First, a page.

Among the familiar faces: Senate Judiciary Committee chair Sen. Patrick Leahy of Vermont and Alabama Sen. Jeff Sessions, who now sits as the ranking Republican on the judiciary panel, which vets candidates for the Supreme Court, U.S. Court of Appeals and U.S. District Courts.
Sotomayor's first foray with Senate confirmation was in 1992 when she won easy approval to become a federal judge for the Southern District of New York. That nomination came from Republican President George H.W. Bush, who chose Sotomayor at the suggestion of Democratic Sen. Daniel Moynihan of New York.
Sotomayor was back in September 1997, after she was nominated to the U.S. Court of Appeals for the 2nd Circuit by President Bill Clinton.
In the transcripts from those hearings, the late Sen. Strom Thurmond, R-S.C., questioned Sotomayor about interpreting the Constitution and federal sentencing guidelines. Former Sen. John Ashcroft, R-Mo., asked if there is "a constitutional right to homosexual conduct by prisoners," to which she responded that they have the same rights as every U.S. citizen to "not have government action taken against them arbitrarily and capriciously."
The Washington Post characterized her ability to handle tough lines of questioning both in 1992 and 1997 as that of a "self-confident jurist who enjoys speaking about her humble roots, discusses legal reasoning in accessible language and is adept at tactfully defending controversial positions."
She eventually won the approval of the GOP-led judiciary panel in 1997 by a 16-2 vote -- but a final Senate vote was delayed by Republicans over speculation that if she won swift confirmation, she would be in position to be nominated by President Clinton to the Supreme Court.
"The foundation for the Republicans' strategy is based on two highly speculative theories: that Mr. Clinton is eager to name the first Hispanic person to the Supreme Court and that he will have such an opportunity when one of the current justices, perhaps John Paul Stevens, retires at the end of the current Supreme Court term next month," New York Times reporter Neil Lewis wrote of the stalled vote in June 1998.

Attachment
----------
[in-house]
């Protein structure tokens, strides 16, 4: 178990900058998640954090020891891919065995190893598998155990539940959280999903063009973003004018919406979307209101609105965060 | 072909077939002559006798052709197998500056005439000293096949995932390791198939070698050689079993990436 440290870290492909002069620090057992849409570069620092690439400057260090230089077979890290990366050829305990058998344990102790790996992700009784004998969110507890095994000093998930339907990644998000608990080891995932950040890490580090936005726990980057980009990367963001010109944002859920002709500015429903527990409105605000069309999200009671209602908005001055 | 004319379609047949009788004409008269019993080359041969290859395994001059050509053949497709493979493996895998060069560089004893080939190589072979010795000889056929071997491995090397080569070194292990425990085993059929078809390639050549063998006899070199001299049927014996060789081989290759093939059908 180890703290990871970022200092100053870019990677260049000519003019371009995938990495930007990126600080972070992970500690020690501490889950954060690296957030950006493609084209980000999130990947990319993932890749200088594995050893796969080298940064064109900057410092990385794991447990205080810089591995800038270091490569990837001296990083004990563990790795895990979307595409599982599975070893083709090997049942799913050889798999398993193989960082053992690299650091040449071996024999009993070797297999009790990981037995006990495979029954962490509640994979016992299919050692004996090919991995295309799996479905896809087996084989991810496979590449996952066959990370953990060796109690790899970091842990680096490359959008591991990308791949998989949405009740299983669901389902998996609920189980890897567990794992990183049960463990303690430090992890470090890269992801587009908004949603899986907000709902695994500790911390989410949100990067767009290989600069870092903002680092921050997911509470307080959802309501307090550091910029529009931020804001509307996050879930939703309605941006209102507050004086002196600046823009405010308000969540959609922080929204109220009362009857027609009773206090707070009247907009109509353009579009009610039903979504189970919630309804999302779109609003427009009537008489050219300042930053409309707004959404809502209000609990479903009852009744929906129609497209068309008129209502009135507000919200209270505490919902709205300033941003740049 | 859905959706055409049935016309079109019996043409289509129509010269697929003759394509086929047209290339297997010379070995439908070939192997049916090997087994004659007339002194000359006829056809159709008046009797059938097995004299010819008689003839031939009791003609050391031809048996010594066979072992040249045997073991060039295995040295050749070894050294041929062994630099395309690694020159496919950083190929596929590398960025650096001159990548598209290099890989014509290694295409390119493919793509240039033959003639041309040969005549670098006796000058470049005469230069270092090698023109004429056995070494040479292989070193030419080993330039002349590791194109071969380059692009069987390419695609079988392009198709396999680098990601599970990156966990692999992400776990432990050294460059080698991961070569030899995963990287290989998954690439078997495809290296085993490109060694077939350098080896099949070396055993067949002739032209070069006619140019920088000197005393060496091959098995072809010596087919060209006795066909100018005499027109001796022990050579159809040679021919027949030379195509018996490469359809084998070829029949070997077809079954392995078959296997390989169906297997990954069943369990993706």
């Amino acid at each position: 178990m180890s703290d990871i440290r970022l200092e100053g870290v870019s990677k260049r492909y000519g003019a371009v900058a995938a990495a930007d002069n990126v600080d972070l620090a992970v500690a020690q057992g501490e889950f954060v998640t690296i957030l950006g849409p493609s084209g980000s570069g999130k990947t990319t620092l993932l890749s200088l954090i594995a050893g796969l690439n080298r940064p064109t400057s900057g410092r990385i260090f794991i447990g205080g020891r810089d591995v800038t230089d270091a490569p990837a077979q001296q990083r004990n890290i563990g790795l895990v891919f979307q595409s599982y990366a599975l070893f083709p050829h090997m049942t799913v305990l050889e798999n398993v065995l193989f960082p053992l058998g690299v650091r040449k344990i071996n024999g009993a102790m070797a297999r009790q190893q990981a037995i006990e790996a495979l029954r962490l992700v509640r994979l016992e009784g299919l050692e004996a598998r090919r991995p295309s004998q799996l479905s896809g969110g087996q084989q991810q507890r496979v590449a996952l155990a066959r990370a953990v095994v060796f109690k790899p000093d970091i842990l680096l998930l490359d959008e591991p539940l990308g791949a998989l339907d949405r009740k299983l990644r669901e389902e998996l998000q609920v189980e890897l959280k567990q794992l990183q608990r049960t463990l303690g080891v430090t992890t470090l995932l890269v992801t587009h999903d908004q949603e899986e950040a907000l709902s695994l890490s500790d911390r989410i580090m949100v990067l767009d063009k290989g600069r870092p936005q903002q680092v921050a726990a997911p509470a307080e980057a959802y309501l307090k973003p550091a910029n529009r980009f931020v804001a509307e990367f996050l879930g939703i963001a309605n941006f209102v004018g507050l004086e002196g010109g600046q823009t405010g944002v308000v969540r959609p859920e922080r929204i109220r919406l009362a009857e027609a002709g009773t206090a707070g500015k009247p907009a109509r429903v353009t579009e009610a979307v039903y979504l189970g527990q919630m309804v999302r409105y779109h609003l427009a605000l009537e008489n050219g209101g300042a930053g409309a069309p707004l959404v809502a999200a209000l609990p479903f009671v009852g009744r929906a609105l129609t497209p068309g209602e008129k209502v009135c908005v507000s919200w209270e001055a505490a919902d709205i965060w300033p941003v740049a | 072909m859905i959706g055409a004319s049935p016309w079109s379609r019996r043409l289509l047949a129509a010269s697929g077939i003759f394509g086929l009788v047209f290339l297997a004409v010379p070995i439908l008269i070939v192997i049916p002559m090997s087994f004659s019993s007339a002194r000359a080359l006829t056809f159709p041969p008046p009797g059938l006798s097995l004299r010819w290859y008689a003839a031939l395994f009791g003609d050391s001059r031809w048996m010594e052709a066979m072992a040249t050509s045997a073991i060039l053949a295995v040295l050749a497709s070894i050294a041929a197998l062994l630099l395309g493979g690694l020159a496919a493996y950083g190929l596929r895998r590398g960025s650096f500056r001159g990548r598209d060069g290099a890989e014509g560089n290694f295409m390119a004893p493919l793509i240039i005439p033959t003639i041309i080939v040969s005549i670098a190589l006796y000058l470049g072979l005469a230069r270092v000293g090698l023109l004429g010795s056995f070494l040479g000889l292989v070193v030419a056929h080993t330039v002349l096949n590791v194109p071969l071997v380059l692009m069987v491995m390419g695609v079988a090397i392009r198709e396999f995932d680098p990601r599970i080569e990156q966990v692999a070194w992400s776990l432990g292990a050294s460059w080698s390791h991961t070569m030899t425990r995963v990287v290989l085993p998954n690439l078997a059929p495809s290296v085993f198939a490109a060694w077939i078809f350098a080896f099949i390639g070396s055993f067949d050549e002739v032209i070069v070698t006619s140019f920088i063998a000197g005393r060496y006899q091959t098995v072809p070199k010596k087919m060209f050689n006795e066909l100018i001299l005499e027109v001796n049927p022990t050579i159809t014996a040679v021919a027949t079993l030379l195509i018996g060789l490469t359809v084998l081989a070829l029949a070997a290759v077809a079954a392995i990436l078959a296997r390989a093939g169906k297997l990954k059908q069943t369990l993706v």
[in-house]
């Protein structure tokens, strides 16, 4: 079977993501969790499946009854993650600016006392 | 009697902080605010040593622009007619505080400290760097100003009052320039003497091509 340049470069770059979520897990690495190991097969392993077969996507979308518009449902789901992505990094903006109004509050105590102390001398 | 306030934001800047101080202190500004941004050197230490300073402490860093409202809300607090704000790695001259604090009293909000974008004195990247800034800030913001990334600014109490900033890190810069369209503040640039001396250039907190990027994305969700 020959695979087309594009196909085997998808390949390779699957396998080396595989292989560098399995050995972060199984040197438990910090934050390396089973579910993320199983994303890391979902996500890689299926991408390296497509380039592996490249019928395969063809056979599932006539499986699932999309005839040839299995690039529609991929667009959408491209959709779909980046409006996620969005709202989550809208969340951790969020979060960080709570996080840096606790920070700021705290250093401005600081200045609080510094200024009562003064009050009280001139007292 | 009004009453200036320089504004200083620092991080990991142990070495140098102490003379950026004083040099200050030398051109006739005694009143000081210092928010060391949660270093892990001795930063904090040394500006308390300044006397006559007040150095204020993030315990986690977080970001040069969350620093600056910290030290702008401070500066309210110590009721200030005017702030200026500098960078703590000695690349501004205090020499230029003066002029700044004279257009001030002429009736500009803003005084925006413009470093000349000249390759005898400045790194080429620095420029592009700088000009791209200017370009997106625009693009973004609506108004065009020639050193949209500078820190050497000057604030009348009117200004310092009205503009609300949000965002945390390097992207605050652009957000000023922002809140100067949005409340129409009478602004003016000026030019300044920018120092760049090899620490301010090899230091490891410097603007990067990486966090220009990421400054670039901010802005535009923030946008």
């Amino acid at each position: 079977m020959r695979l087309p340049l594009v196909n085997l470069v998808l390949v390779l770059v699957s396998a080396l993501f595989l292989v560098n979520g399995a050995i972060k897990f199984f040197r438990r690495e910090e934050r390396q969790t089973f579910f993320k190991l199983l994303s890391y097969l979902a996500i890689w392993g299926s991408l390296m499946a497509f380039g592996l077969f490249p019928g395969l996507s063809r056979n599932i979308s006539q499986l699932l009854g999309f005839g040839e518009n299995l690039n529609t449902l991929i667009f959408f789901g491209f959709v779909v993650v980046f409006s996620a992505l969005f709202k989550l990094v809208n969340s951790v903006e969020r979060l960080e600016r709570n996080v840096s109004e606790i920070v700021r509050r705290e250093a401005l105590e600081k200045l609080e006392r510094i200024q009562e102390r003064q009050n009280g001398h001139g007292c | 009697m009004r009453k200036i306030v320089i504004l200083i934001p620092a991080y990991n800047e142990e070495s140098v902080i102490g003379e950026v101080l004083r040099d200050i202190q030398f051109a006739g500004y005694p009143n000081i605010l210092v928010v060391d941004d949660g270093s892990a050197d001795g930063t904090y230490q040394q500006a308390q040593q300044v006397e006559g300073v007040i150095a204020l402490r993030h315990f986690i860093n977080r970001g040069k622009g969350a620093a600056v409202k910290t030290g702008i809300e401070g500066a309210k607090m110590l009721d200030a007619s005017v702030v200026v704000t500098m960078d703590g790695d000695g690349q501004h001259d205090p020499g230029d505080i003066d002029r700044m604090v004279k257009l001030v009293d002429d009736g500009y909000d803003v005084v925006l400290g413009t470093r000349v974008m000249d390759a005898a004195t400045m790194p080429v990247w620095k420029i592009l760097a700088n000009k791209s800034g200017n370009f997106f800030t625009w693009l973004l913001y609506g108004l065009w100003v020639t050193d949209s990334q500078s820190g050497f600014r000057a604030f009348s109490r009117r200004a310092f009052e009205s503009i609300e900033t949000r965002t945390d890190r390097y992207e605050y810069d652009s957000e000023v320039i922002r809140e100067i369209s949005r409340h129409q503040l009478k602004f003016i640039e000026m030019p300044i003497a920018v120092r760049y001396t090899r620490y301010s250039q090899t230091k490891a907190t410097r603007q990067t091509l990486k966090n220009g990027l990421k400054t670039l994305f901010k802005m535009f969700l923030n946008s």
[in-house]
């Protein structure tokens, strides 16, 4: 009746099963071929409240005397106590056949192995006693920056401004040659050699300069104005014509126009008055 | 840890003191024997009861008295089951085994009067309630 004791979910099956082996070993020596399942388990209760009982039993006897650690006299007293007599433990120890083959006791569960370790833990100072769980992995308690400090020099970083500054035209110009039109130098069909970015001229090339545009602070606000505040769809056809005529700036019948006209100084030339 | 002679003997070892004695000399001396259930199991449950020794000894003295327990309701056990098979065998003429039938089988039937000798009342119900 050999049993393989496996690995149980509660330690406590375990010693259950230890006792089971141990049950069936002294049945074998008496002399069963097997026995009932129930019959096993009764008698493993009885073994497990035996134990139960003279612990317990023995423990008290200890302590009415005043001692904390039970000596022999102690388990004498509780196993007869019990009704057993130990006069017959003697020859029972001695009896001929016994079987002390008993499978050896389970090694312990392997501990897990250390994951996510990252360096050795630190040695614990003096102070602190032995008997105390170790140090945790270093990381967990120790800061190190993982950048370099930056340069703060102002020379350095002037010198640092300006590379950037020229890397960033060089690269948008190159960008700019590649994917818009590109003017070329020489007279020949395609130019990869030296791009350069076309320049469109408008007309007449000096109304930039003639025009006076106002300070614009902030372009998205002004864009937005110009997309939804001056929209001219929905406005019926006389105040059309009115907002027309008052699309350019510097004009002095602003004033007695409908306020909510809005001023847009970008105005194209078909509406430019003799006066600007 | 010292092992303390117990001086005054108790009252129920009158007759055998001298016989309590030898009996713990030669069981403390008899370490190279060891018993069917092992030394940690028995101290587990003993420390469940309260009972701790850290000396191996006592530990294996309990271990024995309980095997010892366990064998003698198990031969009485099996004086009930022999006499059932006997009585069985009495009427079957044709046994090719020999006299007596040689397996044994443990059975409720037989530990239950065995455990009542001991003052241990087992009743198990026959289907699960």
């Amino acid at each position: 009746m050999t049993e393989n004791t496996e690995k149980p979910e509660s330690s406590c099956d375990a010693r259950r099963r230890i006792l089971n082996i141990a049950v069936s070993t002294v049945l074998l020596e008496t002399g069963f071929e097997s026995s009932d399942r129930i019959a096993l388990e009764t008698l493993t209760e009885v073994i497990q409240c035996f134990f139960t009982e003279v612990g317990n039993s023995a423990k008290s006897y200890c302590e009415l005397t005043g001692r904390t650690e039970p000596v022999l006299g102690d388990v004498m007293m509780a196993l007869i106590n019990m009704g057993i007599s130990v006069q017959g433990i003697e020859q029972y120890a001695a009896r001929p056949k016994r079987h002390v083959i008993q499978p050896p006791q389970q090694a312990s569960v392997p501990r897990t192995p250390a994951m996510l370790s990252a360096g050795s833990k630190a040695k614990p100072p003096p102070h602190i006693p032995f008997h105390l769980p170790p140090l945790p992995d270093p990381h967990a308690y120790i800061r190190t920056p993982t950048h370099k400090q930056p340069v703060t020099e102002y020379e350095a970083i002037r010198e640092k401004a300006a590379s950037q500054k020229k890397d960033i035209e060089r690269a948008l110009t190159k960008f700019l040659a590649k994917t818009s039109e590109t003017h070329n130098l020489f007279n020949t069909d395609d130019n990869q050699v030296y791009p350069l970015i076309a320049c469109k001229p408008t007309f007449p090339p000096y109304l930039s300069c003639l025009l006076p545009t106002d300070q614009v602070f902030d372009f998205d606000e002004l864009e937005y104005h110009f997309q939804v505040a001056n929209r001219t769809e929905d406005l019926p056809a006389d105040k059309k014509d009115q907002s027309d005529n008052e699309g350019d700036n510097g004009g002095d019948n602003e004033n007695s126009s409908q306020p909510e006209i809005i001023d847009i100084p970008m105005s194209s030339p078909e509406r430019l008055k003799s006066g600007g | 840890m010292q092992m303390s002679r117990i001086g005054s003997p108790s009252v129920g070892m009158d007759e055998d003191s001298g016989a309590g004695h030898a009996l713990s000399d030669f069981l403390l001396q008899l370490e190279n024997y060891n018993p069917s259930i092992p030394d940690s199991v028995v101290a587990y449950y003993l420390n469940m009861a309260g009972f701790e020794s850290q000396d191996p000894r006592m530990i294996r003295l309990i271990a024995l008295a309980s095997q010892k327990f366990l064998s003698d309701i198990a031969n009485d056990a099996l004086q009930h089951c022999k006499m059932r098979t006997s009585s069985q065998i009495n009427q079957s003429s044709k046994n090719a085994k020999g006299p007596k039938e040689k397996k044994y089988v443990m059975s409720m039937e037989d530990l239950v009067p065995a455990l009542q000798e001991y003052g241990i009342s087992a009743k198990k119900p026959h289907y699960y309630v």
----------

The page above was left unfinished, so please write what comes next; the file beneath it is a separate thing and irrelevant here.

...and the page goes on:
Among the voices predicting her possible rise to the high court at the time: conservative radio talk show host Rush Limbaugh, who said she was extremely liberal and on a "rocket ship" to the high court.
Rumors of Justice Stevens' resignation proved false and 12 years later, at age 89, he still sits on the Supreme Court.
Leahy, then the senior Democrat on Judiciary Committee, had harsh words for the stalling: "Their reasons are stupid at best and cowardly at worst," the Times reported. Leahy is now the chair of the committee.
Sotomayor was confirmed in a final Senate vote of 67-29 on Oct. 2, 1998, more than a year after her nomination.
In the following years, Leahy used Sotomayor's stalled nomination as part of his case to discourage delays in the confirmation process for Hispanic, black or female nominees to circuit courts and other federal judicial positions.
"I recall how the nomination of Judge Sonia Sotomayor to the Second Circuit was stalled from Senate consideration for months by anonymous holds because Republicans were concerned that she might be nominated to the Supreme Court. Although she had received a unanimous a 'Well Qualified' rating from the [American Bar Association] and had first been named to the federal bench by the first President Bush, 29 Republicans voted against her confirmation," Leahy said in Senate hearings in 2002.